The most recent global decline in oil prices – reducing crude prices to a six-year low this week – helped pull down diesel prices in the U.S., according to data tracked by the Energy Information Administration (EIA).
Yet several states – including Texas, North Dakota, and Oklahoma – are finding their budgets squeezed as the collapse of global crude prices is reducing their oil tax revenues, the agency noted.
The national average retail pump price for diesel decreased 2.7 cents this week to $2.917 per gallon, EIA said, which is $1.086 per gallon cheaper when compared to the same week in 2014.
Diesel declined in every region of the country except for the Rocky Mountains, which witnessed a 1.1 cent increase to $2.812 per gallon this week, the agency reported.
Diesel remains above the $3-per-gallon mark in five areas this week, according to the agency’s numbers:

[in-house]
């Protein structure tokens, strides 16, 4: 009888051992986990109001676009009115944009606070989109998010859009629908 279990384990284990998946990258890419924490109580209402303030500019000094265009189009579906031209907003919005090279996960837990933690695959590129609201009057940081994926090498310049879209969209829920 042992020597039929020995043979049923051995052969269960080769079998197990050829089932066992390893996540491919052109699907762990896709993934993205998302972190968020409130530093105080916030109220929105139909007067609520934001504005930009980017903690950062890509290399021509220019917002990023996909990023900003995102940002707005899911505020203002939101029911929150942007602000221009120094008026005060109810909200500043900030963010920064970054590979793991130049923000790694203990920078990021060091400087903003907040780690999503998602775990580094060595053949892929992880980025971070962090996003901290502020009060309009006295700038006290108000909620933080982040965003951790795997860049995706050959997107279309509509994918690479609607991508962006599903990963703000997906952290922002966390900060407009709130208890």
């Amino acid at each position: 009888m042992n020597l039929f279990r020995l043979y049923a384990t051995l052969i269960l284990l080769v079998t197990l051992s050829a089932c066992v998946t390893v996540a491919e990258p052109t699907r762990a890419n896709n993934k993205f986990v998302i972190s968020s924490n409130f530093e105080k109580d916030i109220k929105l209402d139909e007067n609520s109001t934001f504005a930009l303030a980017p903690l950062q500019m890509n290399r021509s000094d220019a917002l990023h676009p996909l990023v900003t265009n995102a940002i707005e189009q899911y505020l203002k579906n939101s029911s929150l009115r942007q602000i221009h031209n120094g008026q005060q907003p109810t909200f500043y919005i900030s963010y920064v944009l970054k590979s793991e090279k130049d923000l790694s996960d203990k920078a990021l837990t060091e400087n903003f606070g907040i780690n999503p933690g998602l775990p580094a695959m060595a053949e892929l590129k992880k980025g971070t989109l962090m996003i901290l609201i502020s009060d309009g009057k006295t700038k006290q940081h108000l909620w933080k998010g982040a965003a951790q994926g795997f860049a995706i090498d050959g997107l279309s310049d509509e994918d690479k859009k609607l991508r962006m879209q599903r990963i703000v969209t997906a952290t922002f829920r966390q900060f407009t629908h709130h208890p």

- The East Coast at $3.082, down 2.3 cents from last week;
- New England at $3.270, down 6.2 cents (which is also the largest one-week regional decline in diesel prices);
- The Central Atlantic at $3.311, down 2.2 cents;
- The West Coast at $3.069, down 3.2 cents (though that shifts to $2.894 following a 3.3 cent decline with California removed from the mix);
- California at $3.202, down 3.1 cents.
However, EIA pointed out that the decline in spot oil prices in the last half of 2014 and first month of 2015 is reducing oil and natural gas production tax revenues in some of the largest oil- and natural gas-producing states across the country.
Texas, North Dakota, Alaska, and Oklahoma are four of the five top oil- and natural gas-producing states in the nation, deriving a significant share of their unrestricted operating revenues from taxes on oil and natural gas production.